The #1 Worst Canned Tuna to Buy, Says Dietitian
Unless you live next door to a fish market or a good seafood restaurant, you're probably not eating fish consistently enough to reap the heart-healthy benefits of its omega-3 fatty acids. Regularly eating fatty fish like tuna, salmon, sardines, herring, black cod, and mackerel is associated with a lower risk of cardiovascular disease, according to the American Heart Association, which recommends we consume at least two servings a week.
There is an easy way to get enough fish in your diet for your heart's sake without breaking the bank or going through cases of air freshener to rid your kitchen of the low-tide scent of cooking fish: canned tuna.
"It's a convenient and affordable seafood option, and since most Americans aren't consuming the recommended servings of seafood every week (have you had your two this week?) canned tuna can be a smart addition to an overall healthy diet," says registered dietitian nutritionist Lauren Manaker, MS, RDN, a member of our medical review board.
Canned tuna is an excellent inexpensive source of hunger-satisfying protein that's low in saturated fats, unlike fatty meat counterparts like beef. Have some canned tuna on crackers or celery sticks for lunch, and it's unlikely you'll notice hunger pangs at 3 or 4 p.m.
Manaker cautions, however, that not all canned tuna options available in grocery stores are the same. Some are higher in sodium and mercury than others, so you need to pay attention to what you're buying.
Large fish like tuna tend to have more mercury than small fish like sardines because they live longer and eat a lot of fish containing mercury so the highly toxic heavy metal in the form of methylmercury builds up in their flesh over time. Tuna is generally safe to eat but if you eat a lot of it, you could develop mercury poison, which is characterized by symptoms like numbness, loss of coordination, memory and vision problems, and in some cases, seizures.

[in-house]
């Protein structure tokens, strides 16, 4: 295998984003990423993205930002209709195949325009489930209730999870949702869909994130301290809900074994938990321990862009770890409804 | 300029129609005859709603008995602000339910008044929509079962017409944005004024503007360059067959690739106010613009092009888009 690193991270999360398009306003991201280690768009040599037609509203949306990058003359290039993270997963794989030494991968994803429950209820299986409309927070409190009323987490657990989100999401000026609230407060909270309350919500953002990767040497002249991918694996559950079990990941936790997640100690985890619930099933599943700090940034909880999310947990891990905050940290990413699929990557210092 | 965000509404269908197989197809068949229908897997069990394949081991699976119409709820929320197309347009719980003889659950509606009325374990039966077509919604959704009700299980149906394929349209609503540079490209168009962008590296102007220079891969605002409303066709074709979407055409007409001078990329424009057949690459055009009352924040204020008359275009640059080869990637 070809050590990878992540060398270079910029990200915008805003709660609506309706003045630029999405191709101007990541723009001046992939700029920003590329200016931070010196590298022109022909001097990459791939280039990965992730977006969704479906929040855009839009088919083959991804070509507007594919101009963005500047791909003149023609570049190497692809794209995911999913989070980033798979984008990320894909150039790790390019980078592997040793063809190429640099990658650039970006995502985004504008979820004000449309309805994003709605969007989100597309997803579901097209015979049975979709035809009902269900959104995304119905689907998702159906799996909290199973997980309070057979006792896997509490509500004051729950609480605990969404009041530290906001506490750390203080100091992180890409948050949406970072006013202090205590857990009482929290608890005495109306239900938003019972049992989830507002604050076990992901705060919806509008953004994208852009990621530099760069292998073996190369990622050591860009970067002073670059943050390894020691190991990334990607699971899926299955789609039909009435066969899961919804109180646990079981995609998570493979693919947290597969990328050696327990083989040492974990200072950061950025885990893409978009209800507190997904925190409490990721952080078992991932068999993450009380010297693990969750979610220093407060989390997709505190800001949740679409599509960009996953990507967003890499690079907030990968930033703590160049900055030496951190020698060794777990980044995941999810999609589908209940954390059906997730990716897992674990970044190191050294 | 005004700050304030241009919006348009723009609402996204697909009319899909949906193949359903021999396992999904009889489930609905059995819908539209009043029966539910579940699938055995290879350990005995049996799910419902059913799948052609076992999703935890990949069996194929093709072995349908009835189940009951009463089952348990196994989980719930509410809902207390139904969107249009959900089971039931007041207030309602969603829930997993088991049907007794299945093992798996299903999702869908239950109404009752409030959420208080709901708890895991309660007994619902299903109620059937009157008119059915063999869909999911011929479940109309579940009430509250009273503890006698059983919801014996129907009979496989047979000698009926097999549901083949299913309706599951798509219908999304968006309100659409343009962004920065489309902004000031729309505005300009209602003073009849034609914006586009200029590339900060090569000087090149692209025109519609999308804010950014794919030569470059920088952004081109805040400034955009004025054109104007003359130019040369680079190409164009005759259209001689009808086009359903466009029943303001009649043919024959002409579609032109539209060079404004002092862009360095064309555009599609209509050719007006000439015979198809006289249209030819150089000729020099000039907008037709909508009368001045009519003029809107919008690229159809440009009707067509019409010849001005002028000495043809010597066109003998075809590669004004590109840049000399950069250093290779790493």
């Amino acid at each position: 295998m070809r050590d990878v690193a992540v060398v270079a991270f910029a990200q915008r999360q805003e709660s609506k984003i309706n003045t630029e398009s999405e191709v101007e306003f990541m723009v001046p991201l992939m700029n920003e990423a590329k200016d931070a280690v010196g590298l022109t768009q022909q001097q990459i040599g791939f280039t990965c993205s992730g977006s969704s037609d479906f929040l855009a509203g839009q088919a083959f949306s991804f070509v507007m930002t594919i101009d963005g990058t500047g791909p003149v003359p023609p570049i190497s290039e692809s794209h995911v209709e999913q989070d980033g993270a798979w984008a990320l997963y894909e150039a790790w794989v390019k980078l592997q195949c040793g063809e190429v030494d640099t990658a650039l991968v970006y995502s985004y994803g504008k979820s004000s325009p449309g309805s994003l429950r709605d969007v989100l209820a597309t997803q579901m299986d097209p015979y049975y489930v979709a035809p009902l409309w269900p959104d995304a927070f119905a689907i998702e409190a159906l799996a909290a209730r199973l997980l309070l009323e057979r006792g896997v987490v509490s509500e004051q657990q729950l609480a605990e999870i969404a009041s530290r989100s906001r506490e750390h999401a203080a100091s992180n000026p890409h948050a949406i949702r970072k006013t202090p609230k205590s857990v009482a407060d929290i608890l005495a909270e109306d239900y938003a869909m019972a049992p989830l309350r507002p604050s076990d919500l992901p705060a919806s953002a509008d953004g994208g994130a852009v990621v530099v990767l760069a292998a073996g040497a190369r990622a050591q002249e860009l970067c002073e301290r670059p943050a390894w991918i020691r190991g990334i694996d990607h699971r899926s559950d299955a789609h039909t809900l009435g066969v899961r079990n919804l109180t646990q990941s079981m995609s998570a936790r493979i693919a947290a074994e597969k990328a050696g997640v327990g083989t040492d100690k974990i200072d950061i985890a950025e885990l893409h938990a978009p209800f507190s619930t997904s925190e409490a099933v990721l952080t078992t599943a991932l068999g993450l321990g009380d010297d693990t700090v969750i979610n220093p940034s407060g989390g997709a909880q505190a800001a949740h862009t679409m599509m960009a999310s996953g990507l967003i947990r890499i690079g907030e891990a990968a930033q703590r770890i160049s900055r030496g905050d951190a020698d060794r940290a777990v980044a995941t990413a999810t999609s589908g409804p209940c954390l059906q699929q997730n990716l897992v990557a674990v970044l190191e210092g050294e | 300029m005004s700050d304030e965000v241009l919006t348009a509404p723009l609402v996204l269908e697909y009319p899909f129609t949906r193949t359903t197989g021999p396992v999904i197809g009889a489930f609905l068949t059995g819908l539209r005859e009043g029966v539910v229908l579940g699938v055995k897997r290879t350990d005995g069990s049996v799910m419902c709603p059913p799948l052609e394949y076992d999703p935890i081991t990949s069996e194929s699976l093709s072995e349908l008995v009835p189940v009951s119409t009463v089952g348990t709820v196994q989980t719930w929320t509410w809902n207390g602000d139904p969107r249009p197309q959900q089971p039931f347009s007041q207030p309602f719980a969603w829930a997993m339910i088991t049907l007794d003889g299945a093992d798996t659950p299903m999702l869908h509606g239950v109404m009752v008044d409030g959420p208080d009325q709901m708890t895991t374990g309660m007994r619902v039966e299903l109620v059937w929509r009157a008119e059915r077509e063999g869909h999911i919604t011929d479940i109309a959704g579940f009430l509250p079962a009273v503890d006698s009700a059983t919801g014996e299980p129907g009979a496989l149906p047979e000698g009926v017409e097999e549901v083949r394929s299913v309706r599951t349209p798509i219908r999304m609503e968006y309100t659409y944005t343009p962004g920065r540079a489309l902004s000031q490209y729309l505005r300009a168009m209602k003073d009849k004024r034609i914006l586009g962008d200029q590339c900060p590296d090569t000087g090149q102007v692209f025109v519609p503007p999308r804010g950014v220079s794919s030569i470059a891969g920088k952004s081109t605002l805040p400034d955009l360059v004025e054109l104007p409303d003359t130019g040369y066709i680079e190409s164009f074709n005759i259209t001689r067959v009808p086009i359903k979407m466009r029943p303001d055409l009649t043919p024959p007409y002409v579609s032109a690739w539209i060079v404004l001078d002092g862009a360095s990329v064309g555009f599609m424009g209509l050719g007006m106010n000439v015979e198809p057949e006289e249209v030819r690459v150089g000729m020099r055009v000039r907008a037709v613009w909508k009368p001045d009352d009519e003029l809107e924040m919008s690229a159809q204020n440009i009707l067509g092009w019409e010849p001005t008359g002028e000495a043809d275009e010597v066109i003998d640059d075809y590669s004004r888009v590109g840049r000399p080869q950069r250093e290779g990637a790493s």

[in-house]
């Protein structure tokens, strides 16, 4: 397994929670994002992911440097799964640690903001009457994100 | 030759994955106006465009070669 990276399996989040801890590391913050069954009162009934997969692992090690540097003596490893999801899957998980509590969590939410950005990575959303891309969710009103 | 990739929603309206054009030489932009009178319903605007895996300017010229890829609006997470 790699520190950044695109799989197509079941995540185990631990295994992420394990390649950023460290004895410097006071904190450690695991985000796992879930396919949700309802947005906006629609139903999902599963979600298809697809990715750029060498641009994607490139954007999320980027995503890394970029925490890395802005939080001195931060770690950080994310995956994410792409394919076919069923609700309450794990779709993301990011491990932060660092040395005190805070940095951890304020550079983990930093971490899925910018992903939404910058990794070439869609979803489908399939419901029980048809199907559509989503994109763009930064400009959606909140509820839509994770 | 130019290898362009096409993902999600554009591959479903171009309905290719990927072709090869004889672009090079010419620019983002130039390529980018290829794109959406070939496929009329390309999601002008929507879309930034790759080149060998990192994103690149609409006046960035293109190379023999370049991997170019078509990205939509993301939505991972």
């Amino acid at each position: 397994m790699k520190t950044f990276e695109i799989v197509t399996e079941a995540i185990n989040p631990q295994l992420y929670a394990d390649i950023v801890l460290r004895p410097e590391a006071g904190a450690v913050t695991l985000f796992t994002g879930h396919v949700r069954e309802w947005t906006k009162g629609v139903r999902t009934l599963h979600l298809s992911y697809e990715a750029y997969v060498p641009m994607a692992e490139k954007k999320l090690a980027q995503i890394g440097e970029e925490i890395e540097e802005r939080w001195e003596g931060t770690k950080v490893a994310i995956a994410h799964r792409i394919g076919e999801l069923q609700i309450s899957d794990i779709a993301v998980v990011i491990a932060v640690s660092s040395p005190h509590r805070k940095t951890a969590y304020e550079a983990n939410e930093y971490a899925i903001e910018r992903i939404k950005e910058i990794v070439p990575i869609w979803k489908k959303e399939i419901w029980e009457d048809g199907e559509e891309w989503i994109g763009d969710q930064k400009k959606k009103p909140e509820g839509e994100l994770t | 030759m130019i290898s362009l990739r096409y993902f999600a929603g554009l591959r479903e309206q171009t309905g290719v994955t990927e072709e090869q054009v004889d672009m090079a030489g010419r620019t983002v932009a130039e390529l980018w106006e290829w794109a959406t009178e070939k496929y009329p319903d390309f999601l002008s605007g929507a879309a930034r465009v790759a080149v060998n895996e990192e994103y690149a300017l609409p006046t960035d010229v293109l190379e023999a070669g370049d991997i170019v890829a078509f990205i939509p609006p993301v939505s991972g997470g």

Skipjack tuna is a smaller fish used in most canned light tuna products. Canned white tuna is albacore tuna, which contains mercury levels almost three times higher than skipjack, according to the Environmental Defense Fund.
If you're eating large "quantities of fish that may contain larger amounts of mercury, it's best to stick to options that specify the type of tuna in the can," says Manaker. "If I had to choose my least favorite canned tuna, it would be Great Value tuna, chunk light. For one, the variety of the tuna used in Great Value chunk light is not specified on the label. It could be a lower mercury skipjack or a high-mercury tuna variety like yellowfin. You don't know."
What's more, Manaker says this can of tuna is higher in sodium than most because it's packed in vegetable broth. Better to stick to tuna packed in water or olive oil.
Another concern is the can itself. Some tuna cans are still lined with BPA (Bisphenol A), a chemical in plastic that some research shows can seep into food. BPA exposure may be linked to health problems ranging from developmental issues in infants, behavior in children, and high blood pressure and type 2 diabetes in adults.
"[Because] this can isn't deemed 'BPA free,' eating this tuna frequently may cause the body to have too much exposure to this chemical," says Manaker. "While eating this tuna in moderation will likely be A-OK and doing so will fuel your body with important omega-3 fatty acids, if it is an option, stick to brands like Safe Catch Elite or Wild Planet."
Both of those brands test their tuna for mercury. Safe Catch Elite uses only sustainably caught skipjack tuna. Wild Planet catches smaller migratory fish that are lower in mercury.
Now that you know what to look for in your next can of tuna, try these 13 Healthy Recipes to Make with Canned Tuna.